Fortunately, one simple solution to this problem exists – transparent disclosure of funding sources from spokespeople. Checks and Balances advocates media ask one question for quoted sources: "Do you get money, directly or indirectly, from interests that stand to benefit from what you are saying?"

That’s a question worth asking. But my money’s on these fossil-funded spokespeople avoiding the answer.

Show Me The (Fossil Fuel) Money was originally published on: CleanTechnica

Tesla Superchargers Set Up On East Coast

Posted: 29 Dec 2012 08:57 AM PST

 
Tesla has announced the locations of its first two supercharger electric vehicle charging stations on the US East Coast.

These charging stations allow Tesla Model S owners to charge for free, and in a relatively short 30-minute period.

The charging stations are located in Milford, Conneticut, and Wilmington, Delaware.

Tesla Motors eventually wants to set up a cross-country network of chargers that would enable Tesla Model S owners to drive from coast to coast, with some of them being solar-powered, too!

It is certainly cool that the nicest electric cars on the market come with this free service.

Source: Gas 2.0

Tesla Superchargers Set Up On East Coast was originally published on: CleanTechnica

MidAmerican Wind Completes 300 MW Of Wind Projects

Posted: 29 Dec 2012 08:21 AM PST

 
MidAmerican Wind has announced the completion of two large wind projects: Pinyon Pines Wind I, and Pinyon Pines Wind II.

This projects comprise 100 3MW Vestas wind turbines of the V90 model, and are located near Tehachapi, California.

"The completion of the Pinyon Pines Wind I and Pinyon Pines Wind II projects bring MidAmerican Wind's renewable energy portfolio to 381 megawatts," said Tom Budler, president of MidAmerican Wind. "We are pleased to have met our timeline for building the two projects and placing them in-service before year-end 2012."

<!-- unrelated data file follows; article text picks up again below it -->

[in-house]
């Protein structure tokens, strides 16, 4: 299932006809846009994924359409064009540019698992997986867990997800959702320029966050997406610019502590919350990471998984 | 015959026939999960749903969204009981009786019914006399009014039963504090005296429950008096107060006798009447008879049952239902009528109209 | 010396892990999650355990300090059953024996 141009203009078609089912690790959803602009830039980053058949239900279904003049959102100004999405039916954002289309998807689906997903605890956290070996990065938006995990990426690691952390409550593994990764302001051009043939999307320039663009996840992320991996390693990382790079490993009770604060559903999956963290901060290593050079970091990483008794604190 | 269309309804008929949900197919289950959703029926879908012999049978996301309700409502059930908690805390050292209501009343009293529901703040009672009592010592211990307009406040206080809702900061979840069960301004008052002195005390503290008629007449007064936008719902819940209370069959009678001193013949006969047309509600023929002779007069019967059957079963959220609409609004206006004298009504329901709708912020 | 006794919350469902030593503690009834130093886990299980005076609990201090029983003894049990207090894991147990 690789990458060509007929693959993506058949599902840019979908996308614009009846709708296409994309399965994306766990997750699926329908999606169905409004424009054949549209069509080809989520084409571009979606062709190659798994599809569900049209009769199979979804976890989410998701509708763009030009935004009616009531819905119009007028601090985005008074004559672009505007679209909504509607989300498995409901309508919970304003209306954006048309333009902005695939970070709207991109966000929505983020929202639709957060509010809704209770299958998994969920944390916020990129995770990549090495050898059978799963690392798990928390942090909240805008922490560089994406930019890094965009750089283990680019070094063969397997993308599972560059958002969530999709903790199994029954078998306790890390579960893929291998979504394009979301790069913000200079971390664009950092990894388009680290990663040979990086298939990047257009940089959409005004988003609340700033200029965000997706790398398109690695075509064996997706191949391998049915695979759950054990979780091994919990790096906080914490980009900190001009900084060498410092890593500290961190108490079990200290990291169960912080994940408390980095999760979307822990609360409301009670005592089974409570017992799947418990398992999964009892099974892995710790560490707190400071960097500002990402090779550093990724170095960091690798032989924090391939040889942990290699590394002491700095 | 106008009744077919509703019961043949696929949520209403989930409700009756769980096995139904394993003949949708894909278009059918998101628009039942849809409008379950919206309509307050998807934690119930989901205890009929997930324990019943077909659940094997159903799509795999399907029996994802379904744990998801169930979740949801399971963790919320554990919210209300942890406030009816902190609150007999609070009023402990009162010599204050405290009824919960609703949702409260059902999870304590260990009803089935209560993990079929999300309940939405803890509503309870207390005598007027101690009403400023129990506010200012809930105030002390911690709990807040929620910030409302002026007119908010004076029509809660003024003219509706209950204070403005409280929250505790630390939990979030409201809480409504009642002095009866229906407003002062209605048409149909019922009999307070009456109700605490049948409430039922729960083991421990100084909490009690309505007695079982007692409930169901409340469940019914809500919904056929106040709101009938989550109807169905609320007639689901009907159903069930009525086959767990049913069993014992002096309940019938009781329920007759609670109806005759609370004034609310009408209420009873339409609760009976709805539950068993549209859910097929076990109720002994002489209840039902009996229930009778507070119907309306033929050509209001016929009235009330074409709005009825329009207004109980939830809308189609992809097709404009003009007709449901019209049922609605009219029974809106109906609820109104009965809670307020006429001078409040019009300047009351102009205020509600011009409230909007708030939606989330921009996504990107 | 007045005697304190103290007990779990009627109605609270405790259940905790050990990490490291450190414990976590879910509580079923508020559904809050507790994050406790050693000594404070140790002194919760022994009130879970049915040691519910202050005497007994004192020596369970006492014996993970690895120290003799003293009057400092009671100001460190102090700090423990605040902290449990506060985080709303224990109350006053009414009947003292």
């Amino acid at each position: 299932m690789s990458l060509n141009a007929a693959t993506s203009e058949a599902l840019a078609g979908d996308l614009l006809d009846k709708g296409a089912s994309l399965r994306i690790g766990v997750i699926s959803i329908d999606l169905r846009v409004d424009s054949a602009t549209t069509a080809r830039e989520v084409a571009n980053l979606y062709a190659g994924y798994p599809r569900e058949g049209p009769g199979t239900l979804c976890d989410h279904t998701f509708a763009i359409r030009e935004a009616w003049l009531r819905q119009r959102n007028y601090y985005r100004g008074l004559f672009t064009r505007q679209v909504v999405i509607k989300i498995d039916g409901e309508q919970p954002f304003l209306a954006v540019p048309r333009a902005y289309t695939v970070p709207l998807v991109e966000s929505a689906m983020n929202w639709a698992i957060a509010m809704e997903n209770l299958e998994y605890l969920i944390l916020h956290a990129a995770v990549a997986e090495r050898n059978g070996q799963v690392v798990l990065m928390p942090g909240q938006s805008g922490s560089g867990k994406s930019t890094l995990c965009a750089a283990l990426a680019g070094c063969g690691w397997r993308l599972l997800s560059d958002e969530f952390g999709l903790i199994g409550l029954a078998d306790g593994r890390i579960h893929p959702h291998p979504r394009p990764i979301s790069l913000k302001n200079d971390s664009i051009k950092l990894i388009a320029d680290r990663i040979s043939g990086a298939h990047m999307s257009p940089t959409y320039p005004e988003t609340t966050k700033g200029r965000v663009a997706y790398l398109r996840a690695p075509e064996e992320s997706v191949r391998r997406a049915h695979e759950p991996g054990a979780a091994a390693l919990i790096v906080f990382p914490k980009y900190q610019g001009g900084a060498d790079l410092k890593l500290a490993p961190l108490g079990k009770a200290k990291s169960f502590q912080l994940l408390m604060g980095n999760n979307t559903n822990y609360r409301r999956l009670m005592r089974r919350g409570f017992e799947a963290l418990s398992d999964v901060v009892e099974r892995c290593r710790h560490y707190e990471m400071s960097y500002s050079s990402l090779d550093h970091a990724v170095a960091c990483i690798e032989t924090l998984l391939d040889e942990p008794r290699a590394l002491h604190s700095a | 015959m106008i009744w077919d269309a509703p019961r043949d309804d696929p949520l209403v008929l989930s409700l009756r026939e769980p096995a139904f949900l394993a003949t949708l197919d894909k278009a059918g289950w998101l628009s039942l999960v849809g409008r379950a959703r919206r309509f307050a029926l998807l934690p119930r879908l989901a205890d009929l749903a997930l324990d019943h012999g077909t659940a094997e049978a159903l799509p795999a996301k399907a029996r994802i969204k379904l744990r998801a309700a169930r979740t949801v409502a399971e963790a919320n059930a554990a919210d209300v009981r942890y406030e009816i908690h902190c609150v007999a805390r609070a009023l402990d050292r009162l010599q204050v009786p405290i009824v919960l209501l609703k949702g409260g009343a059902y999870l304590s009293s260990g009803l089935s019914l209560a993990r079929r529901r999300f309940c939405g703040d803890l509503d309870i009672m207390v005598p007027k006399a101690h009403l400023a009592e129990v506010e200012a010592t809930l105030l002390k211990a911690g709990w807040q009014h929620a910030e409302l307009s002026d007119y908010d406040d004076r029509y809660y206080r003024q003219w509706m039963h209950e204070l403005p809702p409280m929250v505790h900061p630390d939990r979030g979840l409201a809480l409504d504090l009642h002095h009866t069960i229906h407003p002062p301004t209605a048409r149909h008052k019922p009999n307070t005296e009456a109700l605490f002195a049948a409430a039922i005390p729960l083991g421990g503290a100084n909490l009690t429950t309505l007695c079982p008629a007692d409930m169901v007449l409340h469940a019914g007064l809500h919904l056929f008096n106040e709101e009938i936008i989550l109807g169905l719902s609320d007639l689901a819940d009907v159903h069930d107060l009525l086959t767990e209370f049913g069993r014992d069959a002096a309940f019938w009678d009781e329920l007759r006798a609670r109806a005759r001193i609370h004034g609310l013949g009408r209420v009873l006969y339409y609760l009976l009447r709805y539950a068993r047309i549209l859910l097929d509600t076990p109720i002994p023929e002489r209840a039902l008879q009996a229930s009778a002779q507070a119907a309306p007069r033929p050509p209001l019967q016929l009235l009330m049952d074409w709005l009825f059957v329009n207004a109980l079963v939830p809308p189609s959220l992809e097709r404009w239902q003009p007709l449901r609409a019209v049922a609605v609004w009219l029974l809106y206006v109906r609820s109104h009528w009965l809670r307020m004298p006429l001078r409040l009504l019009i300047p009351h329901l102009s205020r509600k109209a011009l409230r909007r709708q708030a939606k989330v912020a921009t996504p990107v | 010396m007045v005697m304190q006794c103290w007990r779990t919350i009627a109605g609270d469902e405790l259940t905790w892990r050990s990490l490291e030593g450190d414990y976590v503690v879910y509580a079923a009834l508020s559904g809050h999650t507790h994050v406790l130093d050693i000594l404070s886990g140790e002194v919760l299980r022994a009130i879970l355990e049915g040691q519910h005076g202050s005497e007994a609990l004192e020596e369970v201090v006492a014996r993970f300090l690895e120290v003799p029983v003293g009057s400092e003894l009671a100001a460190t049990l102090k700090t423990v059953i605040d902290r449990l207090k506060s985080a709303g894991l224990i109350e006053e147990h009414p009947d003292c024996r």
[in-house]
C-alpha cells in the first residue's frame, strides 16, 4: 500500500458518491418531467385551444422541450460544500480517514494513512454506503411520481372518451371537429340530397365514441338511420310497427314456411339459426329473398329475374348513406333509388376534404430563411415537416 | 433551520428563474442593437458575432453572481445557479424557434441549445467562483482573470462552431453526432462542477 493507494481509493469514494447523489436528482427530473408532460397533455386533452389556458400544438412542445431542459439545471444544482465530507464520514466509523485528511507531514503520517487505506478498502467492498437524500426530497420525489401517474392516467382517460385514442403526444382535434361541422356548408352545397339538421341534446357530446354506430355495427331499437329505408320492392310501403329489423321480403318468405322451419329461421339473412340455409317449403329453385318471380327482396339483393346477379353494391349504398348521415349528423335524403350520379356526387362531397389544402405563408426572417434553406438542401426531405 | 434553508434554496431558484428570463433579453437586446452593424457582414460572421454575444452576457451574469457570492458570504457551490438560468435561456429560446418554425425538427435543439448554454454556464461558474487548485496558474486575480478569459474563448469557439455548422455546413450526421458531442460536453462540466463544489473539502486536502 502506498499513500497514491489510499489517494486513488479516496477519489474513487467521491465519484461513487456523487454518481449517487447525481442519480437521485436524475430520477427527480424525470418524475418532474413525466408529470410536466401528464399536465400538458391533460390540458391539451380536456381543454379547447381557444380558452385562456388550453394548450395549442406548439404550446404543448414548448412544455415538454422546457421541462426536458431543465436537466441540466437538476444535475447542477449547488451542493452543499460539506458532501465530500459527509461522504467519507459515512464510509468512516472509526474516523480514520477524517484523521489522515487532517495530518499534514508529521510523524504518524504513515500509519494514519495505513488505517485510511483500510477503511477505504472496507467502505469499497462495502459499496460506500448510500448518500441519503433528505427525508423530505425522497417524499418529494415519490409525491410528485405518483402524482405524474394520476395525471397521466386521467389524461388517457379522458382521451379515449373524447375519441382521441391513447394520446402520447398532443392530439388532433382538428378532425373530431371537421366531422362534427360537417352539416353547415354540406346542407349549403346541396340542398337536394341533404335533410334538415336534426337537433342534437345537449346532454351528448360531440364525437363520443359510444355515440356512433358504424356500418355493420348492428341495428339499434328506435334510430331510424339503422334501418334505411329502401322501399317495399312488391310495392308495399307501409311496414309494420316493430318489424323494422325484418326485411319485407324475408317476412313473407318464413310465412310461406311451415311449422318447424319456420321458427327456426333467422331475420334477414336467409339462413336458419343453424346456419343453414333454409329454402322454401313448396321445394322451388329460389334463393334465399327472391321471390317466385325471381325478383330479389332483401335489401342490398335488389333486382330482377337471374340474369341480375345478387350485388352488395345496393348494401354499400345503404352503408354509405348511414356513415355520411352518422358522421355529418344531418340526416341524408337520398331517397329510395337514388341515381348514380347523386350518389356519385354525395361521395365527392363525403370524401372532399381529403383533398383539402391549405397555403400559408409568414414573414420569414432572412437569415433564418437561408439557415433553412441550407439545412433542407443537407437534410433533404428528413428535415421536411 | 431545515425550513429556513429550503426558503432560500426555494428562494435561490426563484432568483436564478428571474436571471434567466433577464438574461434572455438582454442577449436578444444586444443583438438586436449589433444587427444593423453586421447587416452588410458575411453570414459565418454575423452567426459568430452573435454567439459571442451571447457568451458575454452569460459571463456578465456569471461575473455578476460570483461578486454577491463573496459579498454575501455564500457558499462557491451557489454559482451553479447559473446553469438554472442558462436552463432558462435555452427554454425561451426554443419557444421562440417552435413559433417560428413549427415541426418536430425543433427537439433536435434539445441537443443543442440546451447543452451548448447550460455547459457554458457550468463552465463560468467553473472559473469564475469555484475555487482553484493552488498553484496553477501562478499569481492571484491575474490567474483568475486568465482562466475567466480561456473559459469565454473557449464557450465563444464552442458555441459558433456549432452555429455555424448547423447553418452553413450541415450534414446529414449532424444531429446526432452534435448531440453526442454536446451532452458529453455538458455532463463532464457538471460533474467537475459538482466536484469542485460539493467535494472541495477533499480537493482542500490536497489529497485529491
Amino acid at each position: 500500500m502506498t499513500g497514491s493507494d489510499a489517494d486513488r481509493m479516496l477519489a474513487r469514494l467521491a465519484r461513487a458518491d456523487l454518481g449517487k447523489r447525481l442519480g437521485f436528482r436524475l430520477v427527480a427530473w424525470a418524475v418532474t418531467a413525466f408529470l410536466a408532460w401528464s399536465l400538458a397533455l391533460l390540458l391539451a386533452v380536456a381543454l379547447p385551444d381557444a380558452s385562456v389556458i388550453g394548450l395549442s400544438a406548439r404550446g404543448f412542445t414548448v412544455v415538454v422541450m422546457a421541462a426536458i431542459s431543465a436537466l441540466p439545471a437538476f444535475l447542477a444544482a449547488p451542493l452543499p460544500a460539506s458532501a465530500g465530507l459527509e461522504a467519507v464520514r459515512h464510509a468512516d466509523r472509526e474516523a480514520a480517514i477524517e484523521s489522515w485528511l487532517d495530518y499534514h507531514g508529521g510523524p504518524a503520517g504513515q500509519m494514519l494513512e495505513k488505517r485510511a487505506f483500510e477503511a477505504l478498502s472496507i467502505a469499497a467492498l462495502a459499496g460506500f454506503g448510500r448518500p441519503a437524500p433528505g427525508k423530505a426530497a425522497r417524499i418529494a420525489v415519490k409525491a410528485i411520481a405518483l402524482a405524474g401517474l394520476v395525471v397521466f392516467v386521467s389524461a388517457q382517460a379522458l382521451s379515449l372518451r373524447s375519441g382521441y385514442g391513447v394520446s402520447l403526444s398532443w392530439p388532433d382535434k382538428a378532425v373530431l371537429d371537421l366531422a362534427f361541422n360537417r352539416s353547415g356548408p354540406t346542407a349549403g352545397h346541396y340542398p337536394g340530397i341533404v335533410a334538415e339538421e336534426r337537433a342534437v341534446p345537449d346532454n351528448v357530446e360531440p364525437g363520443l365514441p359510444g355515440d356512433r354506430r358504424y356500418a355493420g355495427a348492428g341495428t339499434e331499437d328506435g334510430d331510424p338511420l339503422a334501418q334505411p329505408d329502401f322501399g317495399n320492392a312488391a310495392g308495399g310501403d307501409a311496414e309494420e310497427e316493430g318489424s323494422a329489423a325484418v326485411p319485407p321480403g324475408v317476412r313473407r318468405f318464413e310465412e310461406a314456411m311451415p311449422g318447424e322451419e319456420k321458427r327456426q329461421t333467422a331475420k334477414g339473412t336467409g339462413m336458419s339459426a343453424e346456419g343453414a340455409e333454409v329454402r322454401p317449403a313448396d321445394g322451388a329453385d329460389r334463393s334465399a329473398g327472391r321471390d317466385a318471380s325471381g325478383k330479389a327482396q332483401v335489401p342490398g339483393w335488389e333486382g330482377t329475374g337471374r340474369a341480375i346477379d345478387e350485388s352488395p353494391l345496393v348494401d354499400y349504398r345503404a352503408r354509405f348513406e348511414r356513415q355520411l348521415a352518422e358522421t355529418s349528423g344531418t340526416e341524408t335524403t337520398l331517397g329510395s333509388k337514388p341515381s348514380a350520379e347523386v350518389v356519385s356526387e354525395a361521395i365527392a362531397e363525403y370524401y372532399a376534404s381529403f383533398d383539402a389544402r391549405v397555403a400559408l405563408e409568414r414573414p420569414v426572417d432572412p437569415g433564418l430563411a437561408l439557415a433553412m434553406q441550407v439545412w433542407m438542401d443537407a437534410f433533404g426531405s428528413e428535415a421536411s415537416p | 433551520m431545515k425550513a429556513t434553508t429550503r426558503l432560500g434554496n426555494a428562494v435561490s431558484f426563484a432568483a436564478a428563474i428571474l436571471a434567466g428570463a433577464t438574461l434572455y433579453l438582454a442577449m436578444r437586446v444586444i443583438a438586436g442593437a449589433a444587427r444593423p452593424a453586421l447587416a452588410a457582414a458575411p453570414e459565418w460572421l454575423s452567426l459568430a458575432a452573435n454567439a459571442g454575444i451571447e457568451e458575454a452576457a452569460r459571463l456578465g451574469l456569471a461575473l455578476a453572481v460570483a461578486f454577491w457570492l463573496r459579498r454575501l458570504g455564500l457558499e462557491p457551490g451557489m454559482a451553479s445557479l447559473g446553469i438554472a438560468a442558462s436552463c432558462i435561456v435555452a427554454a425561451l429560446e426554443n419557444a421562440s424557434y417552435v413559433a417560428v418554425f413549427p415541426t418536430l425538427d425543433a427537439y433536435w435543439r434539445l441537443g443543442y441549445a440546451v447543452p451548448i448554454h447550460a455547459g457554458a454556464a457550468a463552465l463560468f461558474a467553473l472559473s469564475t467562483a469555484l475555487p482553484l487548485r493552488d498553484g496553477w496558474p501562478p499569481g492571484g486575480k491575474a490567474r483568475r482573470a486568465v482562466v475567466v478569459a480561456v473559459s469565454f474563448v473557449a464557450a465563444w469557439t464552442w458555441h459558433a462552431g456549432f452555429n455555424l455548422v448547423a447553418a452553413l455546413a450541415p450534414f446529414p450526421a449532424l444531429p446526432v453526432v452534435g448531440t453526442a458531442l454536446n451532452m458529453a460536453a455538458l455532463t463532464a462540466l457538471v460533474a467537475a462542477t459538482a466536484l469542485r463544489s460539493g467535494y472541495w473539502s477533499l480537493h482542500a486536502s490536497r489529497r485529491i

Southern California Edison will purchase electricity from the two wind farms pursuant to the terms of the PPA (Power Purchase Agreement).

Source: Business Wire

MidAmerican Wind Completes 300 MW Of Wind Projects was originally published on: CleanTechnica

Measuring The Cost Of Energy, Drop By Drop

Posted: 29 Dec 2012 08:09 AM PST

 
As far as interrelated water and energy challenges go, the case of the natural gas drilling method known as fracking is a doozy. Natural gas has been touted as a relatively cheap, less-polluting replacement for coal and petroleum, and that's fine as far as global warming management goes. But on a local level, here in the U.S., evidence is steadily mounting that the vast quantities of chemical-laced water used in fracking can contaminate local water resources, put public health at risk, and disrupt communities that are already under economic distress.

Masdar Engage water and energy challenge

Fracking is about to get a public awareness boost from the new Matt Damon movie Promised Land, but that’s only part of the picture. Aside from the local impacts of both drilling and wastewater disposal, the fracking boom has already had a ripple effect on another water-energy nexus, involving coal.

Here in the U.S., coal mining has been a significant source of water contamination for generations. Researchers have also drawn a connection between long-term economic malaise and negative public health outcomes in coal mining regions.

One solution, of course, is to replace coal with less polluting forms of energy, and that is exactly what has been occurring in the U.S. as wind, solar, and other alternatives come on line. However, at least for the time being, natural gas has been chief among the alternative fuels replacing coal at U.S. power plants.

That has factored into an increase in pressure to export coal, with a consequent impact on local port communities and greenhouse gas emissions related to transportation.